They Called It Mr. Meso
Gene called his cancer “Mr. Meso,” giving a name and a face to the adversary that together they would battle daily. Transferring the cancer outside of their loving relationship allowed all negative feelings/emotions to be aimed at IT.
“Gene was a funny guy. He liked that name,” Geri said. “I’d say `How’s Mr. Meso today? Is he bothering you? We’re going to attack him today. We’re going to eradicate this thing.’ It was easier to attack Mr. Meso. He changed us. But he changed our relationship for the better.”
Initially, Kristy took on the laborious task of researching everything she could about mesothelioma, reading and listening and coming to understand it. The understanding was important when the Gene and Geri visited a multitude of physicians. They believed knowledge was power.
Eventually, Geri understood how it worked and how best to manage it.
What Geri didn’t always do was take the advice of experts, who told her to lean on support groups, rely more on others outside her tight circle. She wanted to keep it within the family.
“They kept telling me, you don’t have to do this yourself, but I was like ‘no, no, no’ to everything. I didn’t want to hear anyone else’s sad story. I was living my own,” she said. “I knew his time was limited. I wanted to spend it with him, one-on-one. After his death, I did join support groups both at the funeral home and local church with Christian brothers and sisters.”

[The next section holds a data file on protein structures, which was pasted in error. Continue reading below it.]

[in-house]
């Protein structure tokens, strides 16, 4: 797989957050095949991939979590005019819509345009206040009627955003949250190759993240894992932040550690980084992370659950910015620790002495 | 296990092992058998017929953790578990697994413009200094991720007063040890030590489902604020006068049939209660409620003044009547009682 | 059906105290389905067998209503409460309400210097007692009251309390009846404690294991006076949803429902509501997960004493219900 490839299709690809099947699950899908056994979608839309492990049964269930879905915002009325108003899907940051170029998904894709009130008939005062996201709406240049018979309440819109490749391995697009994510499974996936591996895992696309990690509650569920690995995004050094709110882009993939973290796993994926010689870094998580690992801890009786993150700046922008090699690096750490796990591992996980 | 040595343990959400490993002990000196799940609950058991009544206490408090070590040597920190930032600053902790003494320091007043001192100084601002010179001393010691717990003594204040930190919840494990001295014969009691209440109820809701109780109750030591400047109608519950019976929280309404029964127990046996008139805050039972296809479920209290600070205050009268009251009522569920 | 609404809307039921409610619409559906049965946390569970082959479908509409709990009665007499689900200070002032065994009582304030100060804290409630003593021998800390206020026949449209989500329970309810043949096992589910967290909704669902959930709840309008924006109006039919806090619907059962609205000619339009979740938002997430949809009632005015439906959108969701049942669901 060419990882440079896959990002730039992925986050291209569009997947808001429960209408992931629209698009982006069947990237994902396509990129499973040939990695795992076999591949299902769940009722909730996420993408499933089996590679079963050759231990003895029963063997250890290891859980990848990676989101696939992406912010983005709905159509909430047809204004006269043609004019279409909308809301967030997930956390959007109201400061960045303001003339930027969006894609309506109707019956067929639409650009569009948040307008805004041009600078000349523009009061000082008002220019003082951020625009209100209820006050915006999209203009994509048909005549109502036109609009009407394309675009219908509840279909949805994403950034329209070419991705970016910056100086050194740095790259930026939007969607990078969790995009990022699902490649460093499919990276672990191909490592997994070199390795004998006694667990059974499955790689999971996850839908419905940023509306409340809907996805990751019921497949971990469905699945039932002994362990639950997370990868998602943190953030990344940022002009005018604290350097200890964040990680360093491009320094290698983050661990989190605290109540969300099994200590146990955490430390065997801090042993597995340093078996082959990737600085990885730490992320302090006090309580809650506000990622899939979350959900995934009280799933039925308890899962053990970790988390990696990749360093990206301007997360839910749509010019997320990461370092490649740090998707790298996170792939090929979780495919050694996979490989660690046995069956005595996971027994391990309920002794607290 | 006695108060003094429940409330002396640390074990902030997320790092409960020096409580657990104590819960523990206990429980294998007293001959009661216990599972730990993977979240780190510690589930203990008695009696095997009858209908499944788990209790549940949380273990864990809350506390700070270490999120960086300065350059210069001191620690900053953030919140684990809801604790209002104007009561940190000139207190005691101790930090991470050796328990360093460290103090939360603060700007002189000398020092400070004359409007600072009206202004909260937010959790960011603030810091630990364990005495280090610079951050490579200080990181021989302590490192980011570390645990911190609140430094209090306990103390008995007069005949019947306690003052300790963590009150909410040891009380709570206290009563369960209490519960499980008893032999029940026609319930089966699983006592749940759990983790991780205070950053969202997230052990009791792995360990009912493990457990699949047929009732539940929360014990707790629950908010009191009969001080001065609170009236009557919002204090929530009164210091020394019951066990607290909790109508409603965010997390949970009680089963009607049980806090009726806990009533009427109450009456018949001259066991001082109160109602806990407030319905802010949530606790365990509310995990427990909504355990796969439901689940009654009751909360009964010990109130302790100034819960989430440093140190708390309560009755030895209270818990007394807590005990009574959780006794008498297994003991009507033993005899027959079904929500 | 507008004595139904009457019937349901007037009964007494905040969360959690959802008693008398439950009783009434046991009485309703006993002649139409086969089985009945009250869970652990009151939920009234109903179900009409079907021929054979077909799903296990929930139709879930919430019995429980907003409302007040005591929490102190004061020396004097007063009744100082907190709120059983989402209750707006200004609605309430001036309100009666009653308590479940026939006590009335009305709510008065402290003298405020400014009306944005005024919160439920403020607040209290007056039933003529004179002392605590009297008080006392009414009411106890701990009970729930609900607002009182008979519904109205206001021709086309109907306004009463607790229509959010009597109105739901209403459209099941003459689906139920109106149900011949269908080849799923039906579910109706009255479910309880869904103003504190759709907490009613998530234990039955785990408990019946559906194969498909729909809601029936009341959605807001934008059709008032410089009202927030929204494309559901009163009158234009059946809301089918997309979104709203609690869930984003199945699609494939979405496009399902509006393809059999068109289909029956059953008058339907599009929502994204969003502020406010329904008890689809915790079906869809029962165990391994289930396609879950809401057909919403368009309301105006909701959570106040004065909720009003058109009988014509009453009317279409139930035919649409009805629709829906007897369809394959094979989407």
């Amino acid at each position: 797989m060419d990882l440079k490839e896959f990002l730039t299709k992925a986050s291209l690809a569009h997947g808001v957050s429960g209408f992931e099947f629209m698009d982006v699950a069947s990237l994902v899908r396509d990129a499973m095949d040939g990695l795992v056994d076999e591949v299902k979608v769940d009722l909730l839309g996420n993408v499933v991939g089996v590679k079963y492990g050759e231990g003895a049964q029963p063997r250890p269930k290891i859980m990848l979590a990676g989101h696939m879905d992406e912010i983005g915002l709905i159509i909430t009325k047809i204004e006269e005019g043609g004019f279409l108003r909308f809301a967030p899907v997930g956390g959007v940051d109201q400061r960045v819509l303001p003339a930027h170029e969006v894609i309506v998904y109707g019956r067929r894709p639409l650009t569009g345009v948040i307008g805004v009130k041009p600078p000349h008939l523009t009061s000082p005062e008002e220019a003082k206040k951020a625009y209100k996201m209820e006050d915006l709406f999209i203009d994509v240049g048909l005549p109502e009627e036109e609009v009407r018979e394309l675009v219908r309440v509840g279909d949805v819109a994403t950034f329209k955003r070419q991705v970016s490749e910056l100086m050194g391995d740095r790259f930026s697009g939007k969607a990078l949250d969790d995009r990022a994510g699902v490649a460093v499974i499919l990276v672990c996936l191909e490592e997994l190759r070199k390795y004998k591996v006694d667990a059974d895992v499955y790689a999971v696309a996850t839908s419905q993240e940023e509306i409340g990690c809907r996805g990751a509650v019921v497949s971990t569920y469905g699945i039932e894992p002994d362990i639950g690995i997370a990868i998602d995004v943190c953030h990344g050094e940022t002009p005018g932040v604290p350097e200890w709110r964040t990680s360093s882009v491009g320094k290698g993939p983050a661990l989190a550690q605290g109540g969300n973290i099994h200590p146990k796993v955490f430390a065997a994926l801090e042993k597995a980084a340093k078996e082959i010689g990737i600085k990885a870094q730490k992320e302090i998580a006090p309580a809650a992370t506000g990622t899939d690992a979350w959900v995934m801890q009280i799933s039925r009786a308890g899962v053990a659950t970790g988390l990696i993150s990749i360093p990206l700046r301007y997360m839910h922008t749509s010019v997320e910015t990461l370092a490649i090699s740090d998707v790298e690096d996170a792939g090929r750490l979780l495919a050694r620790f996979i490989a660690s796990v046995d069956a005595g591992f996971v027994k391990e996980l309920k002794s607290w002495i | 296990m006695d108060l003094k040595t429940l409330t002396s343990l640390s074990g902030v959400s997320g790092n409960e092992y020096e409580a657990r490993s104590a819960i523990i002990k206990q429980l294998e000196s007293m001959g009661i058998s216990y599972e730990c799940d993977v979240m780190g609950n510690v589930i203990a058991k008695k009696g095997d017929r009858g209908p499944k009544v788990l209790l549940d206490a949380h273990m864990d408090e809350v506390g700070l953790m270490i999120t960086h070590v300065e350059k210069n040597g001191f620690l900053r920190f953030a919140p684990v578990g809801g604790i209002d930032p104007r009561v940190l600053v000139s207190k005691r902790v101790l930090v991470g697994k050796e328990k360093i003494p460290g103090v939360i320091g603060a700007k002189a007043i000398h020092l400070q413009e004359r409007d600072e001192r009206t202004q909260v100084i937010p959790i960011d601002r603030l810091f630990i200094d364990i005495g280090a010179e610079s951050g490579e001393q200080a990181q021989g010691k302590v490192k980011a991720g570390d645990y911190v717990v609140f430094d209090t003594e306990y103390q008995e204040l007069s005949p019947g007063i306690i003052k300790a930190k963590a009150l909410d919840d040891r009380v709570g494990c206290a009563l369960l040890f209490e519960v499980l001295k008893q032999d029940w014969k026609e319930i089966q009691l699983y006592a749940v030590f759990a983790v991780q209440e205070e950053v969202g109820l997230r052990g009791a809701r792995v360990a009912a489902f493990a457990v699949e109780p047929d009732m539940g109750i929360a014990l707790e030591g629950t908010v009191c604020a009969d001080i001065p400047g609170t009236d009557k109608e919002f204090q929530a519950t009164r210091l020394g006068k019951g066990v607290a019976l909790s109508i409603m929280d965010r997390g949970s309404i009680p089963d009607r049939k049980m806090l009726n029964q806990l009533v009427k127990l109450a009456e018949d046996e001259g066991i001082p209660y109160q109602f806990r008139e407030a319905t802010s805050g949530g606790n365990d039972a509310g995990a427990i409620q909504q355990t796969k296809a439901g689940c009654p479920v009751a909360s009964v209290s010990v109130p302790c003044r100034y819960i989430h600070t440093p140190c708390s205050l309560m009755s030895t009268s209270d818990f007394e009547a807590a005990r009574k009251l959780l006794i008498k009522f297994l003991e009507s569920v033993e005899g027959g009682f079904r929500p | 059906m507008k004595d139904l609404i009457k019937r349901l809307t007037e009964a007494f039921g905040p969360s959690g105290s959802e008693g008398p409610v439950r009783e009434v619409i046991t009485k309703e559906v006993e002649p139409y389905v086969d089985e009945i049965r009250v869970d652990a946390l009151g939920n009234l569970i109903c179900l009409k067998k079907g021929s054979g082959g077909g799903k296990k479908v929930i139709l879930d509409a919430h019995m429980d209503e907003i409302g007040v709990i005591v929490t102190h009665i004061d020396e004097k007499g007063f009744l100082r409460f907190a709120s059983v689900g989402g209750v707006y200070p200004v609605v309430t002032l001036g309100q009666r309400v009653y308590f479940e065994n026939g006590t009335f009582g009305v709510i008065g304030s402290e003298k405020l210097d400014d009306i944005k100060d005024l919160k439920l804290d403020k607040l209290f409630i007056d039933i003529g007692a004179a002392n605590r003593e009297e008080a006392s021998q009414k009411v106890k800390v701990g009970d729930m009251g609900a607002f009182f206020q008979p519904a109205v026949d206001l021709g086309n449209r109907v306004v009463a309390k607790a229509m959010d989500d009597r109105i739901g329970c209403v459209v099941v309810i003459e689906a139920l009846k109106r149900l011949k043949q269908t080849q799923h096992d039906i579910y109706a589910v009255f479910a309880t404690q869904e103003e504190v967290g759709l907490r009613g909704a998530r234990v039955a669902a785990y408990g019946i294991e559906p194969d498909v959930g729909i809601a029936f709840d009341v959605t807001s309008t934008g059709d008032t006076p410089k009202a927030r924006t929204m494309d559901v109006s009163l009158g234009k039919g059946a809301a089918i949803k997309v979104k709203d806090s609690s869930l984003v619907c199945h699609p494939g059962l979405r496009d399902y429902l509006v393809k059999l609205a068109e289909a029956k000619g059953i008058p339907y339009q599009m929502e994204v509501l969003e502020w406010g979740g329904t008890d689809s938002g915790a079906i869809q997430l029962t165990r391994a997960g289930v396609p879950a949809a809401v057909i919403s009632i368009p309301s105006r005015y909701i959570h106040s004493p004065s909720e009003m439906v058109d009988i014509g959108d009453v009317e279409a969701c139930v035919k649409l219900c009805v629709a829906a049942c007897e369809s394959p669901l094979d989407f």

Geri, who was once active, athletic, and engaging like her husband, saw her own health decline. Taking care of her health and well being was rather far down the priority list.
Apart from spending time with Gene or going to work, she rarely left the house. During this time, she would go to work each day, entrusting family or friends with Gene’s care; returning home in the afternoon to bring a smile to his face and rejoin the fight.
Surviving as a Survivor
Now with over a year passing Gene’s loss, Geri is just now getting back to her old self physically.
“Looking back, I’d tell people to strike a balance. Take care of yourself. Initially, I tried to go it alone. But it (being the caregiver) can break you down physically,” she said.
“Everyone is different. At some point, we started relying more on friends outside our family. You find out who your true friends are. A lot of people can’t deal with dying, and that’s okay. It was not a burden to me. It was my greatest joy to take care of my husband thru sickness and health. Our faith carried us through. It was truly unconditional love.”